Answer: Somewhere around 2-6 hours.

IV Vitamin K should be given very slowly over 20-30 minutes. It may cause hypersensitivity. Symptoms may include facial flushing, diaphoresis, chest pain, hypotension, dyspnea, cardiac arrest and death. Very low dose (1-2 mg) is mostly enough.

Wednesday, September 7, 2011

Q: How Hemothorax is defined on the basis of Hematocrit?

Answer: A pleural effusion with a hematocrit value of more than 50% of that of the circulating hematocrit is considered a hemothorax.

Tuesday, September 6, 2011

Q: Which one immunization status should be checked in burn patients?

Answer: Tetanus

Burn patients are very prone to tetanus. A tetanus booster shot is required if patient has not been immunized within the last 5 years.

Click here for recommended Tetanus Booster (from The California Department of Public Health)

Monday, September 5, 2011

Q: Beside Renal failure, name at least 5 conditions which may be risk factors for hyperkalemia with succinylcholine?

Answer: Conditions beside renal failure having susceptibility to succinylcholine-induced hyperkalaemia are
  • burns,
  • closed head injury and CVAs,
  • acidosis,
  • Guillain–BarrĂ© syndrome,
  • drowning and
  • massive trauma

Sunday, September 4, 2011

 etomidate speech and memory test (eSAM)

Another less known use for etomidate is to determine speech lateralization in patients prior to performing lobectomies to remove epileptogenic centres in the brain. 

Etomidate is injected into the carotid artery and will anesthetize the ipisilateral brain hemisphere for 5–10 minutes. During such time, rudimentary speech and memory tasks are performed in order to determine if removal of a particular part of a hemisphere will affect the patients language abilities or induce severe memory impairments. 

Prior to the procedure the patient is shown a series of objects and during the procedure shown another series of objects. Once the injection has worn off, the patient is shown some of the same objects and asked whether or not they saw them that day. If the patient doesn't recognize the objects that were shown during the procedure, it is clear that the medial temporal structures that were left un-anesthetized during the procedure are not functioning properly.

Etomidate speech and memory test (eSAM) A new drug and improved intracarotid procedure - Neurology December 13, 2005 vol. 65 no. 11 1723-1729

Saturday, September 3, 2011

A note on Acomprosate

Acomproste (Campra), is a drug used for treating alcohol dependence but effective only during abstinence from alcohol.

Withdrawal from alcohol induces a surge in release of excitatory neurotransmitters like glutamate, which activates N-methyl-D-aspartate receptors (NMDARs). Acamprosate reduces this glutamate surge.

Side effects include diarrhea, irregular heart beat, hypotension, headaches, insomnia, and impotence. It is relatively contraindicated in renal failure.

Recommended dose is 666 mg (taken as two 333-mg tablets) three times daily.

Acamprosate is also said to be an effective treatment for tinnitus.

Friday, September 2, 2011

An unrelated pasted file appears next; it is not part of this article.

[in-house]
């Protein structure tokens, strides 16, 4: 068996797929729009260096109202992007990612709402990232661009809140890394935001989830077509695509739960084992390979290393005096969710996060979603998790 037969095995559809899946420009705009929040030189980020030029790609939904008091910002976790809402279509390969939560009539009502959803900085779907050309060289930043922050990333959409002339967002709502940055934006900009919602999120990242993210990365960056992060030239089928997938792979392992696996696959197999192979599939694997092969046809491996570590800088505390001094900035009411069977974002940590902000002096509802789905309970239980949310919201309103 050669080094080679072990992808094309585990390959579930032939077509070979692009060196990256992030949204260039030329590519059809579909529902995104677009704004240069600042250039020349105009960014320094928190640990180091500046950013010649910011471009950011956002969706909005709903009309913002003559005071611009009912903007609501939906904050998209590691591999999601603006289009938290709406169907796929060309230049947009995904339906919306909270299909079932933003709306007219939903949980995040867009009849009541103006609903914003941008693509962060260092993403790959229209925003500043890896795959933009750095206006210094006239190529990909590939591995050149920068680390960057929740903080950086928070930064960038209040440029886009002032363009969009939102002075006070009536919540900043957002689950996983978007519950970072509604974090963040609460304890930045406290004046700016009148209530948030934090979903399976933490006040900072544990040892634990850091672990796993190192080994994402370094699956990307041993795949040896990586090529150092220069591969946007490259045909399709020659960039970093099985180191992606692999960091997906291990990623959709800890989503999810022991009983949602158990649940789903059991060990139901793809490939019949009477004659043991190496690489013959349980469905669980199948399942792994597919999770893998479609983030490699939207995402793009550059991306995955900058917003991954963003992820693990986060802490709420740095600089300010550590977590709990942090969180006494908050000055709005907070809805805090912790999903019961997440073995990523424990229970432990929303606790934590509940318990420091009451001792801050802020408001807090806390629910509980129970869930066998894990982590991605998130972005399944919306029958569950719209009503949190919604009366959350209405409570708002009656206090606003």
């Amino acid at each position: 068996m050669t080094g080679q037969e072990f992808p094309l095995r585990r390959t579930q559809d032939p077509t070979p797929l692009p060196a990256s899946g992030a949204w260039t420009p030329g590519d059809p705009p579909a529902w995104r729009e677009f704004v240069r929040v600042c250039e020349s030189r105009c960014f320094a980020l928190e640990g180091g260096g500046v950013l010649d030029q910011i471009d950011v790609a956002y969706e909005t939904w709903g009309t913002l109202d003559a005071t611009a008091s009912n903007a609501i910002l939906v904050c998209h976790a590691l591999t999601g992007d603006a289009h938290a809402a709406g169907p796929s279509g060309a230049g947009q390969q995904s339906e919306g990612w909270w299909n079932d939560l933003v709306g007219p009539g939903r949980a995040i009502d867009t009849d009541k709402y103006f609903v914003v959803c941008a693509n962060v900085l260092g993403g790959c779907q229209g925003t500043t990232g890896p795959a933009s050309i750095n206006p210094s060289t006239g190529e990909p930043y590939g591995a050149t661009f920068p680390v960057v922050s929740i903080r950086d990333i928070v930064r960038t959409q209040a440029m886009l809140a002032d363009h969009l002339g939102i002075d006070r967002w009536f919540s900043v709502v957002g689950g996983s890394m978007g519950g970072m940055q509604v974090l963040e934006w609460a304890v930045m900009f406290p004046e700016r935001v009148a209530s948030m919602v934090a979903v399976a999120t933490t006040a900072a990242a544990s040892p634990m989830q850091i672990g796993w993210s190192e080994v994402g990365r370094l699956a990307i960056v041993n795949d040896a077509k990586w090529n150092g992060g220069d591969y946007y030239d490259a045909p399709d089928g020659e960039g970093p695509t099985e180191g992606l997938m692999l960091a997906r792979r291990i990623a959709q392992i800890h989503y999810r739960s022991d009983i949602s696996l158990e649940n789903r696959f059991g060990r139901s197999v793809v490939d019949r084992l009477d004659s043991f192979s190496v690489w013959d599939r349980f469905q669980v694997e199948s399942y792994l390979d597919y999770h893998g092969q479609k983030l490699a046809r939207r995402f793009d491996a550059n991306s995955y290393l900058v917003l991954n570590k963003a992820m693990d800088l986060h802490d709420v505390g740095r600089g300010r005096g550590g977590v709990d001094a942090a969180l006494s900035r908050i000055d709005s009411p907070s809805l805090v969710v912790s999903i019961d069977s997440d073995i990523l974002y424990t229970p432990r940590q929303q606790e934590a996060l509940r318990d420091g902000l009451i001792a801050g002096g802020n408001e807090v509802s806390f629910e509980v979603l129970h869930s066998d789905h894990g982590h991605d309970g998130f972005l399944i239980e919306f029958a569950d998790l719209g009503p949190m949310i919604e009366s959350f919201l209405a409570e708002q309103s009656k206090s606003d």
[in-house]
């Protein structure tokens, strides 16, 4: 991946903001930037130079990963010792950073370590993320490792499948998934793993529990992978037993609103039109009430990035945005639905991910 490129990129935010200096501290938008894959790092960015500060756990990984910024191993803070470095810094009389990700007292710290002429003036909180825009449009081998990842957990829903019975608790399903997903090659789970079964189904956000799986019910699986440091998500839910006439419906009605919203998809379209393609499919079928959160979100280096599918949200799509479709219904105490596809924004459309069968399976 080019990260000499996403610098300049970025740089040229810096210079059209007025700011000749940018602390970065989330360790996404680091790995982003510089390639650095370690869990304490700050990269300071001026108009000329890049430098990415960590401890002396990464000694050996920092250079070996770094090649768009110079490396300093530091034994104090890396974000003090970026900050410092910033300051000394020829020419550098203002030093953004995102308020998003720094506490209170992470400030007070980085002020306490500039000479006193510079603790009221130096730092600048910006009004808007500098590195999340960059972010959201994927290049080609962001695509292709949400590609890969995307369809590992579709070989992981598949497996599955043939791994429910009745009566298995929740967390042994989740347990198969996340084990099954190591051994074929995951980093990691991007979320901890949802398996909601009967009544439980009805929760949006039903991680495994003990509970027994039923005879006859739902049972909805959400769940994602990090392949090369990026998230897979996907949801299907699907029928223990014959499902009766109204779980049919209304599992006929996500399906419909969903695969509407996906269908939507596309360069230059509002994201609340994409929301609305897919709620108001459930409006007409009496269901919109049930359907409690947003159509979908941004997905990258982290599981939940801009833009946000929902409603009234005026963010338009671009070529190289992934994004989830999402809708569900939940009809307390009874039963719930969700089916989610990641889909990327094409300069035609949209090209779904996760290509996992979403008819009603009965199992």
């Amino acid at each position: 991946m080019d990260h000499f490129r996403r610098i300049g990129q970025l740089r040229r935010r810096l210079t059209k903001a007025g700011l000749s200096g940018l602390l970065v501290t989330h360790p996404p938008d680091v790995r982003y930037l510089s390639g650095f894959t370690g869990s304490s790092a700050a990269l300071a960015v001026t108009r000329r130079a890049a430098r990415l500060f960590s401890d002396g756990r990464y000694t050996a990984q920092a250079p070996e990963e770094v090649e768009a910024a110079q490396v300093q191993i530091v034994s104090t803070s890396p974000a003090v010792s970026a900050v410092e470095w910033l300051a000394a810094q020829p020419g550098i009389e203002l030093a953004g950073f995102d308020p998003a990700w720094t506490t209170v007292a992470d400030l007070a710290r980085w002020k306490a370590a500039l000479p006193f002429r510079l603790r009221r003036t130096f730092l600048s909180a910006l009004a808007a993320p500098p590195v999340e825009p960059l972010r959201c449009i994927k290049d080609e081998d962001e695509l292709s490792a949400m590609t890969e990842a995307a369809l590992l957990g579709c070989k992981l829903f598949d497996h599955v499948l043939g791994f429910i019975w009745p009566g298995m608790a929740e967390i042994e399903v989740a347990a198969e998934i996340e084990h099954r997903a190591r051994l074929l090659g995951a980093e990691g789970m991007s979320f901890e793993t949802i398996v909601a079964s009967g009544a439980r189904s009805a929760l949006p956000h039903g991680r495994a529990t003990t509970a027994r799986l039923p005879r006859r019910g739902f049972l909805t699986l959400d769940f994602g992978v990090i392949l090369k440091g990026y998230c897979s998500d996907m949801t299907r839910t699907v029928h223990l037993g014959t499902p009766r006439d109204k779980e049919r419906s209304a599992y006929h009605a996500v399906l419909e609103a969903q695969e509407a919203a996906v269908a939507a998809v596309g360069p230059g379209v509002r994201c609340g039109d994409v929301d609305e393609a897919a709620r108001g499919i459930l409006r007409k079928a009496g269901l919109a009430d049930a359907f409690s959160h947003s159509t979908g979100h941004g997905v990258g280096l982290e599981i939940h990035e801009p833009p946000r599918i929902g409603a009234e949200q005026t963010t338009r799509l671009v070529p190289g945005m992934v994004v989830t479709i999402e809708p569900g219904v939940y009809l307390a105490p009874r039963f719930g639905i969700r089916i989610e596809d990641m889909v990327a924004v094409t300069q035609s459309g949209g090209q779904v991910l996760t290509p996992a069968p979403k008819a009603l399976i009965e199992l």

Interesting case report on Hypokalemia induced Nephrogenic DI 

Reference: Buridi A, Corman L, Redinger R., Hypokalemic nephropathy and nephrogenic diabetes insipidus due to excessive consumption of a soft drink. - South Med J. 1998 Nov; 91(11):1079-82.

"Chronic diarrhea commonly causes hypokalemia. However, life-threatening hypokalemia due to chronic diarrhea has not been reported in the adult caused by chronic ingestion of a fructose beverage. We report an adult patient who had severe hypokalemia from chronic osmotic diarrhea as a result of drinking 4 to 6 liters of Big Red daily for several months. This resulted in sustained hypokalemia, complicated by hypokalemic nephropathy and subsequent nephrogenic diabetes insipidus. All abnormalities cleared with potassium replacement, salt restriction, modest thiazide treatment, and abstinence from Big Red."

Thursday, September 1, 2011

Procalcitonin Algorithms for Antibiotic Therapy Decisions

Reference: Procalcitonin Algorithms for Antibiotic Therapy Decisions - A Systematic Review of Randomized Controlled Trials and Recommendations for Clinical Algorithms - Arch Intern Med. 2011;171(15):1322-1331.

Previous randomized controlled trials suggest that using clinical algorithms based on procalcitonin levels, a marker of bacterial infections, results in reduced antibiotic use without a deleterious effect on clinical outcomes. However, algorithms differed among trials and were embedded primarily within the European health care setting. Herein, we summarize the design, efficacy, and safety of previous randomized controlled trials and propose adapted algorithms for US settings.

We performed a systematic search and included all 14 randomized controlled trials (N = 4467 patients) that investigated procalcitonin algorithms for antibiotic treatment decisions in adult patients with respiratory tract infections and sepsis from primary care, emergency department (ED), and intensive care unit settings. We found no significant difference in mortality between procalcitonin-treated and control patients overall (odds ratio, 0.91; 95% confidence interval, 0.73-1.14) or in primary care (0.13; 0-6.64), ED (0.95; 0.67-1.36), and intensive care unit (0.89; 0.66-1.20) settings individually. A consistent reduction was observed in antibiotic prescription and/or duration of therapy, mainly owing to lower prescribing rates in low-acuity primary care and ED patients, and shorter duration of therapy in moderate- and high-acuity ED and intensive care unit patients. Measurement of procalcitonin levels for antibiotic decisions in patients with respiratory tract infections and sepsis appears to reduce antibiotic exposure without worsening the mortality rate. We propose specific procalcitonin algorithms for low-, moderate-, and high-acuity patients as a basis for future trials aiming at reducing antibiotic overconsumption.